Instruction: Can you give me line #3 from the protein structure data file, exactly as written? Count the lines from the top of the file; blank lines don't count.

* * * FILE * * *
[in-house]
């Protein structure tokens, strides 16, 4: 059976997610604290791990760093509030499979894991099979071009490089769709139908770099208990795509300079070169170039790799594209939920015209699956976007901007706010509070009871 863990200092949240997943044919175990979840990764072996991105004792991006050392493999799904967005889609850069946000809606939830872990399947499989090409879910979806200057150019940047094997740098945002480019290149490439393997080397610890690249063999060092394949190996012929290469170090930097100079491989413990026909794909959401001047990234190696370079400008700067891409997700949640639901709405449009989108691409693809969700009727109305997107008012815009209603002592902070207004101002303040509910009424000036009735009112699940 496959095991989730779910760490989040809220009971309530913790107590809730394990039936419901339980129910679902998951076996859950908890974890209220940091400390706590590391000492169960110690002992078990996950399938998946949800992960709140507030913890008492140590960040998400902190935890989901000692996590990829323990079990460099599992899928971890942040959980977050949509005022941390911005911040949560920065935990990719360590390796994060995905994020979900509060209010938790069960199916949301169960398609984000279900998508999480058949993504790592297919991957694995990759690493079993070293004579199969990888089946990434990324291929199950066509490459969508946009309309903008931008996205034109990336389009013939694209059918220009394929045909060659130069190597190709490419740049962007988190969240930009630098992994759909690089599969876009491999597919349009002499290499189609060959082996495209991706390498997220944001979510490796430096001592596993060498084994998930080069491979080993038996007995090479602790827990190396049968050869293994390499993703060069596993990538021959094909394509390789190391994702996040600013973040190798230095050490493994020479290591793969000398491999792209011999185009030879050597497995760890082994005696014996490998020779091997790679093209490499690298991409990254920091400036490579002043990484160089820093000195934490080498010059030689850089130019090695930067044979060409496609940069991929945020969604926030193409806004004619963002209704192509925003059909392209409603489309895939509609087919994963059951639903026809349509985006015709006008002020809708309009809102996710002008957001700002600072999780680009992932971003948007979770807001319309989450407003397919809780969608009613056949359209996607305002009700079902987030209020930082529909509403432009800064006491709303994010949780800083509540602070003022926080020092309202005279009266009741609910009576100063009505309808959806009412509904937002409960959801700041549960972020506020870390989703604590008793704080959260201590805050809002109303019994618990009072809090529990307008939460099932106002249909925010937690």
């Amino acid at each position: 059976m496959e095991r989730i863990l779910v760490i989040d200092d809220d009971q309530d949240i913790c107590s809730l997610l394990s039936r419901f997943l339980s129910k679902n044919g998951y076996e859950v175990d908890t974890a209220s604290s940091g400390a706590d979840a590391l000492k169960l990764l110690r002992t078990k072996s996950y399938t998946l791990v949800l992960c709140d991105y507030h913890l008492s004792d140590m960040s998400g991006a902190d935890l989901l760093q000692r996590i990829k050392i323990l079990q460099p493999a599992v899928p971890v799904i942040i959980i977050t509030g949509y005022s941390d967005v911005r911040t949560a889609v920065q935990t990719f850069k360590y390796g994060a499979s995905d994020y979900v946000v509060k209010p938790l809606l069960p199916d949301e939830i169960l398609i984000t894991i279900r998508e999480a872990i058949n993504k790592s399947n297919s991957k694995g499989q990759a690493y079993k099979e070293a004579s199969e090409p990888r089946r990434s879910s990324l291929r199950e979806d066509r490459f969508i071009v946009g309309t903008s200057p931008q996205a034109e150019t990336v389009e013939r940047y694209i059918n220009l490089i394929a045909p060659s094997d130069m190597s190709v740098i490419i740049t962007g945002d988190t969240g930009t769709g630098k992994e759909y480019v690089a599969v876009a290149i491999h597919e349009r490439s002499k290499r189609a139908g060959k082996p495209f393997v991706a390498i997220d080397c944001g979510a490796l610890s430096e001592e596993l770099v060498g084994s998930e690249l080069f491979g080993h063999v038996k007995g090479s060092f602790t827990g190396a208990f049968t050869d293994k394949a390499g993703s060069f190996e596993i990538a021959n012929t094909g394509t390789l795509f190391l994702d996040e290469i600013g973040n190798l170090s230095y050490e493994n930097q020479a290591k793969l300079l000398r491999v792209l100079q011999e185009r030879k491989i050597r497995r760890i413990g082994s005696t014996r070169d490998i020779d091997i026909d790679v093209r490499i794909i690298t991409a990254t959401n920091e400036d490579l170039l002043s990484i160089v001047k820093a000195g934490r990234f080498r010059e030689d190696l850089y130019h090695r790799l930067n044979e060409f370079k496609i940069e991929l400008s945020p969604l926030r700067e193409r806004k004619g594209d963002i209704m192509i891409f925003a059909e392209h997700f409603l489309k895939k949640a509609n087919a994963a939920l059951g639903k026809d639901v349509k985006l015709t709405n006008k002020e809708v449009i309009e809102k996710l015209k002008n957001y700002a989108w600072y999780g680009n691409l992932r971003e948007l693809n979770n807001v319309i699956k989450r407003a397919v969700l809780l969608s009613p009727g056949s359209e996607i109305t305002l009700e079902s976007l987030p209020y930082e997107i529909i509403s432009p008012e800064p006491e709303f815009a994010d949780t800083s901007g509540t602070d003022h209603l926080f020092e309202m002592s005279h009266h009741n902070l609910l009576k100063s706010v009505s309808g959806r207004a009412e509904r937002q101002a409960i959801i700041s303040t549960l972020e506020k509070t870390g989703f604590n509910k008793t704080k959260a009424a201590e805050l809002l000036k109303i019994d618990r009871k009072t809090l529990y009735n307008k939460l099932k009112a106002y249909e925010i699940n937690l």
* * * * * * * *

């Amino acid at each position: 059976m496959e095991r989730i863990l779910v760490i989040d200092d809220d009971q309530d949240i913790c107590s809730l997610l394990s039936r419901f997943l339980s129910k679902n044919g998951y076996e859950v175990d908890t974890a209220s604290s940091g400390a706590d979840a590391l000492k169960l990764l110690r002992t078990k072996s996950y399938t998946l791990v949800l992960c709140d991105y507030h913890l008492s004792d140590m960040s998400g991006a902190d935890l989901l760093q000692r996590i990829k050392i323990l079990q460099p493999a599992v899928p971890v799904i942040i959980i977050t509030g949509y005022s941390d967005v911005r911040t949560a889609v920065q935990t990719f850069k360590y390796g994060a499979s995905d994020y979900v946000v509060k209010p938790l809606l069960p199916d949301e939830i169960l398609i984000t894991i279900r998508e999480a872990i058949n993504k790592s399947n297919s991957k694995g499989q990759a690493y079993k099979e070293a004579s199969e090409p990888r089946r990434s879910s990324l291929r199950e979806d066509r490459f969508i071009v946009g309309t903008s200057p931008q996205a034109e150019t990336v389009e013939r940047y694209i059918n220009l490089i394929a045909p060659s094997d130069m190597s190709v740098i490419i740049t962007g945002d988190t969240g930009t769709g630098k992994e759909y480019v690089a599969v876009a290149i491999h597919e349009r490439s002499k290499r189609a139908g060959k082996p495209f393997v991706a390498i997220d080397c944001g979510a490796l610890s430096e001592e596993l770099v060498g084994s998930e690249l080069f491979g080993h063999v038996k007995g090479s060092f602790t827990g190396a208990f049968t050869d293994k394949a390499g993703s060069f190996e596993i990538a021959n012929t094909g394509t390789l795509f190391l994702d996040e290469i600013g973040n190798l170090s230095y050490e493994n930097q020479a290591k793969l300079l000398r491999v792209l100079q011999e185009r030879k491989i050597r497995r760890i413990g082994s005696t014996r070169d490998i020779d091997i026909d790679v093209r490499i794909i690298t991409a990254t959401n920091e400036d490579l170039l002043s990484i160089v001047k820093a000195g934490r990234f080498r010059e030689d190696l850089y130019h090695r790799l930067n044979e060409f370079k496609i940069e991929l400008s945020p969604l926030r700067e193409r806004k004619g594209d963002i209704m192509i891409f925003a059909e392209h997700f409603l489309k895939k949640a509609n087919a994963a939920l059951g639903k026809d639901v349509k985006l015709t709405n006008k002020e809708v449009i309009e809102k996710l015209k002008n957001y700002a989108w600072y999780g680009n691409l992932r971003e948007l693809n979770n807001v319309i699956k989450r407003a397919v969700l809780l969608s009613p009727g056949s359209e996607i109305t305002l009700e079902s976007l987030p209020y930082e997107i529909i509403s432009p008012e800064p006491e709303f815009a994010d949780t800083s901007g509540t602070d003022h209603l926080f020092e309202m002592s005279h009266h009741n902070l609910l009576k100063s706010v009505s309808g959806r207004a009412e509904r937002q101002a409960i959801i700041s303040t549960l972020e506020k509070t870390g989703f604590n509910k008793t704080k959260a009424a201590e805050l809002l000036k109303i019994d618990r009871k009072t809090l529990y009735n307008k939460l099932k009112a106002y249909e925010i699940n937690l």